Faces pain scale revised: this instrument has 6 faces depicting expressions that range from contented to obvious distress. The patient is asked to point to the face that most closely resembles the intensity of his or her pain

Management of pain: techniques used for management of pain

Few techniques are used to produce analgesia in the individuals. The common techniques used in the skin are:

  • Pressure: pressure applied by fingertips or thumb
  • Acupressure: it involves pressure and massage
  • Massage: rubbing on and around the area of pain
  • Cutaneous vibration: short and long wave diathermy
  • Heat therapy: dry heat or moist heat application
  • Cold therapy: dry cold or moist cold application
  • External application: of gel or creams
  • TENS (transcutenous electrical nerve stimulation) – using electrical current through electrodes applied to the skin surface of the painful region
  • The mechanism involved in all above said techniques is according to pain theories available. Some of these techniques produce exogenous opiates to control the pain. Others block the endogenous pain inducing substances. There are few deep structures

Therapies used in pain management are:

  • Acupuncture: it is a procedure, where needles are inserted at specific cutaneous sites. The effect is not immediate but opiates will be produced to control the pain
  • Deep brain stimulation: here electrical stimulation is done to the certain areas of brain including frontal lobes, midbrain, caudate nucleus, etc

Drugs used in Pain Management

  • Analgesics: may interfere with the pain transmission from periphery to center (cortex or thalamine). Some drugs alter the perception and response to pain
  • Narcotic analgesics: these drugs alter the perception of pain experience and behavioral response to the pain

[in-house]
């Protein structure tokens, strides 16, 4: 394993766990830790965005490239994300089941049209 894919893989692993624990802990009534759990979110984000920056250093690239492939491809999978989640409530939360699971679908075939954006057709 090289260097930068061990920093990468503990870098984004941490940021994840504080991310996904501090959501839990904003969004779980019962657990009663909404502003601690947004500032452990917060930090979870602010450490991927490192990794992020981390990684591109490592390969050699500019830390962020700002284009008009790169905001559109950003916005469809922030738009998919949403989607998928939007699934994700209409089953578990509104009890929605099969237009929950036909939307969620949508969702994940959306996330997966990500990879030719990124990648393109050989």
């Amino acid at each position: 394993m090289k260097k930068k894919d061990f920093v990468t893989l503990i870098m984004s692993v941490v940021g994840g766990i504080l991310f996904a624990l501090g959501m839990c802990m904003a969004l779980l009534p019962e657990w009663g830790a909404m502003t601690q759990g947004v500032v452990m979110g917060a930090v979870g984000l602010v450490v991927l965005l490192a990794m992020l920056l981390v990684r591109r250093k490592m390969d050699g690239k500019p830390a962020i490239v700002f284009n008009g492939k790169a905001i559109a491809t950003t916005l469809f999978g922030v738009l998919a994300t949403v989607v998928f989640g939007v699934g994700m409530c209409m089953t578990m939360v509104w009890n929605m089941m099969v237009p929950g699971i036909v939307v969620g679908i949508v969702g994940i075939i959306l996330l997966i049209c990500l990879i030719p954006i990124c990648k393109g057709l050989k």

• Nonsteroidal anti-inflammatory drugs: may usually act at the periphery inhibiting the transmitting substance which cause pain
  • Serotonin blockers: they act on serotonin by blocking its receptors. This analgesia is produced
  • Anesthesia: the functional part of the nervous system is temporarily or permanently destroyed to interrupt pain transmission from periphery to the spinal cord and cerebral cortex or thalamus
  • Nerve blocks: for this local anesthetics are used. The effect may be for few hours. Usually used before any short surgical procedures

Nursing management of pain:

Pain is considered as complex phenomena to understand and to assess as well. Pain has different components such as sensory, affective and cognitive

  • Accept the patient as he is
  • Accept and acknowledge the pain as what the patient feels or expresses
  • Assist the individual to identify the situation when or where the pain started
  • Assist the individual to identify the situation which intensifies the pain
  • Do the assessment using the performa available
  • Administer the drugs accordingly
  • Give the individual to ventilate the feelings
  • Give emotional support
  • Give altered lifestyle to prevent situations which trigger the pain
  • Family members can be involved in sessions
  • Family members can be kept aware of the situation which can avoid the triggering of pain
  • Family members can be taught some physical measures which can comfort the patient
  • Most important nursing measure is to have a very good personal relationship to keep the patient physically and psychologically supported
PAIN - Principles, Characteristics, Assessment, Management, Drugs, Nursing Management
PAIN – Principles, Characteristics, Assessment, Management, Drugs, Nursing Management